Go to Petrovaradin Fortress
One of the largest fortresses in Europe. It was built and rebuilt between 1692 and 1780, its design based on the system of fortification developed by French Marquis de Vauban. The fortress covers an area of 112 hectares, and has 13 gates and 16km of underground passages spread over 4 levels. Owing to its size, thick walls and 400 cannons, it was considered unconquerable and earned the name of the ‘Gibraltar on the Danube’.
The erstwhile barracks and underground passages are nowadays converted into the premises of the Museum of the City and numerous art ateliers, galleries, and artisan workshops. The terrace of the fortress, by the Clock Tower, boasts splendid views of the town. The clock on the Tower is unique in that the big hand tells hours and the small one minutes. This was allegedly done so that the boatmen travelling on the Danube could see the time from a long distance. The clock is slow when it is cold and fast when it is hot, so people have dubbed it a ‘drunken clock’. The fortress features several restaurants and night clubs and it is famous for EXIT – the best music festival in Europe in 2007. Were it not for the scarcity of garbage bins and rather random park cleaning service, it would have been perfect.
You may get to the top plateau of the fortress by car, just follow the signs for Leopold Hotel. If on your way up you should see a lonely vehicle and some commotion inside, don’t worry, with the crime rate so small as in Novi Sad, that must be an amorous couple, but give it a wide berth anyway. The long arched passage is too narrow for two-way traffic, so do follow the instructions by the officers placed at its ends, who communicate the arrival of vehicles to one another over the radio set. You can get to the fortress by bus Nº3, taxi, or take a leisurely walk, because it is not too far.
Visit Fruška Gora National Park
A lonely mountain in the gentle Pannonian Plain, not far from Novi Sad. It spreads about 80 km lengthwise east to west and about 12-15 km north to south. The highest peak is Crveni Čot at 539. This lovely mountain enjoys protection by the state, as it has been proclaimed a national park. Pastures, orchards and vineyards adorn its slopes, and the higher parts are covered with dense deciduous forests (the largest linden community in Europe) providing shelter for various animals, such as deer, doe, mouflon, jackal, boar and lynx. Fruška Gora attracts everyone who loves beautiful landscapes, a swim in the mountain lake, fishing or hunting, picking mushrooms, mountaineering, visiting monasteries or wine tasting. You can also see vestiges of several fortifications and other archaeological sites. Walking trails are several kilometres long and well marked.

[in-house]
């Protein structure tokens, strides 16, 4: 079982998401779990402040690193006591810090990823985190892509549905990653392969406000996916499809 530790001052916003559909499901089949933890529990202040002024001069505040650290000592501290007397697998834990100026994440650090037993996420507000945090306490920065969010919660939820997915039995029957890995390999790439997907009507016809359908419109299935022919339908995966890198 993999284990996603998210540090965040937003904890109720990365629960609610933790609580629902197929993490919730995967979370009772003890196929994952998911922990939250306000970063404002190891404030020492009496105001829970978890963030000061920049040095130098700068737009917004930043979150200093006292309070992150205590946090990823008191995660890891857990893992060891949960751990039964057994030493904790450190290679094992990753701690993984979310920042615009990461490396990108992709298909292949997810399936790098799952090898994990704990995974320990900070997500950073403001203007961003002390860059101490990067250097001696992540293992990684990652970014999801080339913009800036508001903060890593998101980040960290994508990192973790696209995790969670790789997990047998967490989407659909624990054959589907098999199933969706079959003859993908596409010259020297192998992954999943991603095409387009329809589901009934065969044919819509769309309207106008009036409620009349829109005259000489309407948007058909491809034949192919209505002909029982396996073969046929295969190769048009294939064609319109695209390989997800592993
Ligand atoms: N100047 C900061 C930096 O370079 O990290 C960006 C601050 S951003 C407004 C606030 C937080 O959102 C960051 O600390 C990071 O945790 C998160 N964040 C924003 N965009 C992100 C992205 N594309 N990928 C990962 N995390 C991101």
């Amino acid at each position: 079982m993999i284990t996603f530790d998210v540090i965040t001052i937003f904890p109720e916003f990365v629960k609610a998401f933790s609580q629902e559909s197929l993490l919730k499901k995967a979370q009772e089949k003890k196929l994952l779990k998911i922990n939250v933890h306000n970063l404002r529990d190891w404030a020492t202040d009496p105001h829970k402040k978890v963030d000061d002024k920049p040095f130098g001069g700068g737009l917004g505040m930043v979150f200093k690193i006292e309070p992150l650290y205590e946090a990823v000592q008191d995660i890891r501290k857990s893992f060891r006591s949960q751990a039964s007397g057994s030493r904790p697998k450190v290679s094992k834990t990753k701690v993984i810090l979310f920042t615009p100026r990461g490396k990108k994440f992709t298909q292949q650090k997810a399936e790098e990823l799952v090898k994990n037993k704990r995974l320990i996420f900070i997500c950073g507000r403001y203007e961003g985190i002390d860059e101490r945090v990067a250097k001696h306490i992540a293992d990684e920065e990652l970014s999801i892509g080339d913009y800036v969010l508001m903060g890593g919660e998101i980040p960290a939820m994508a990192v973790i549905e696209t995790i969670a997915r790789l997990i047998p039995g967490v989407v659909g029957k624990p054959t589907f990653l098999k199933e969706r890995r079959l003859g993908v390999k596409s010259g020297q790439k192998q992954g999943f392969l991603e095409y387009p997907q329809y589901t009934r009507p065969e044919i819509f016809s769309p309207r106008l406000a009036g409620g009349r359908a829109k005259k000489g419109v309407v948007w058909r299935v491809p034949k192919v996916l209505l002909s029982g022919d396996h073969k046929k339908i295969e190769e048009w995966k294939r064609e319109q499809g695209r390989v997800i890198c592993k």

Fruška Gora monasteries
Founded between the 12th and 15th centuries, orthodox monasteries were the focal point of the spiritual and cultural life of Serbs during the Turkish occupation. Notable persons from Serbian history lie buried in Krušedol Monastery: Despot Đurađ Branković, King Milan Obrenović, Princess Ljubica, Patriarch Arsenije III Čarnojević. Only 16 monasteries out of 35 have been preserved to this day – most were ravaged and looted during the 2nd World War and they enjoy UNESCO protection. Although the majority of the monasteries in Fruška Mountain are situated on the territories of other municipalities, Novi Sad is the centre from which to sightsee at the “Northern Holy Mountain”. On the northern slopes of the National Park, the nearby monasteries of Beočin and Rakovac, as well as a monastery on the territory of the city Kovilj, are worth paying a visit too.
This sandy beach on the Danube is the focal point of entertainment for all ages during the hot summer days. As many as 15,000 people come daily to the lido: old men playing chess, families enjoying a picnic, men and women indulging in a bit of dalliance, beach babes and posers who come to see and be seen, and anyone looking for good fun in the sun. Set against the background of a large park with deep shade, this 700m long lido has regular beach facilities, including toilets, showers, 700 changing booths rented out for the entire season, security and lifeguard services, emergency paramedics, several cafés and restaurants. In summer, Štrand hosts numerous events and sports competitions.